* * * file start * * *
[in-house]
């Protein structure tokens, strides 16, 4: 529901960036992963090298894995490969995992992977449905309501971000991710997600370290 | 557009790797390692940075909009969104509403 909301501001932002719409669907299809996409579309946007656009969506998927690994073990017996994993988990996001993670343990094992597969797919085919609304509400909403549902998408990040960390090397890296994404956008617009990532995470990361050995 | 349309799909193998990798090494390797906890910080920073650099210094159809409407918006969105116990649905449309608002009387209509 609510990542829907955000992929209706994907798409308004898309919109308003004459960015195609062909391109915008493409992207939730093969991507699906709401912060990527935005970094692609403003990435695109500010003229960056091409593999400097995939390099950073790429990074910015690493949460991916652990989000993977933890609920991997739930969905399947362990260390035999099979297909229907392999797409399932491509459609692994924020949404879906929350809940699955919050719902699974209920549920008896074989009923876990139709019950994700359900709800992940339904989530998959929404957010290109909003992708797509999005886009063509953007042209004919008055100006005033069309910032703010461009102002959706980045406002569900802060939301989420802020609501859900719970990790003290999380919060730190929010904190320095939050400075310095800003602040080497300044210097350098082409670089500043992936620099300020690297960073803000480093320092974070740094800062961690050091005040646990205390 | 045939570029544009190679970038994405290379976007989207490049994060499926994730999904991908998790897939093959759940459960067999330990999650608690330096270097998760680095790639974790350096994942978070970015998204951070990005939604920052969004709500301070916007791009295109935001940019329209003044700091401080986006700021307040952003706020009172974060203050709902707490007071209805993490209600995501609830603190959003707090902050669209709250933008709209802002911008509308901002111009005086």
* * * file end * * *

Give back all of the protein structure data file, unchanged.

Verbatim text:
[in-house]
């Protein structure tokens, strides 16, 4: 529901960036992963090298894995490969995992992977449905309501971000991710997600370290 | 557009790797390692940075909009969104509403 909301501001932002719409669907299809996409579309946007656009969506998927690994073990017996994993988990996001993670343990094992597969797919085919609304509400909403549902998408990040960390090397890296994404956008617009990532995470990361050995 | 349309799909193998990798090494390797906890910080920073650099210094159809409407918006969105116990649905449309608002009387209509 609510990542829907955000992929209706994907798409308004898309919109308003004459960015195609062909391109915008493409992207939730093969991507699906709401912060990527935005970094692609403003990435695109500010003229960056091409593999400097995939390099950073790429990074910015690493949460991916652990989000993977933890609920991997739930969905399947362990260390035999099979297909229907392999797409399932491509459609692994924020949404879906929350809940699955919050719902699974209920549920008896074989009923876990139709019950994700359900709800992940339904989530998959929404957010290109909003992708797509999005886009063509953007042209004919008055100006005033069309910032703010461009102002959706980045406002569900802060939301989420802020609501859900719970990790003290999380919060730190929010904190320095939050400075310095800003602040080497300044210097350098082409670089500043992936620099300020690297960073803000480093320092974070740094800062961690050091005040646990205390 | 045939570029544009190679970038994405290379976007989207490049994060499926994730999904991908998790897939093959759940459960067999330990999650608690330096270097998760680095790639974790350096994942978070970015998204951070990005939604920052969004709500301070916007791009295109935001940019329209003044700091401080986006700021307040952003706020009172974060203050709902707490007071209805993490209600995501609830603190959003707090902050669209709250933008709209802002911008509308901002111009005086």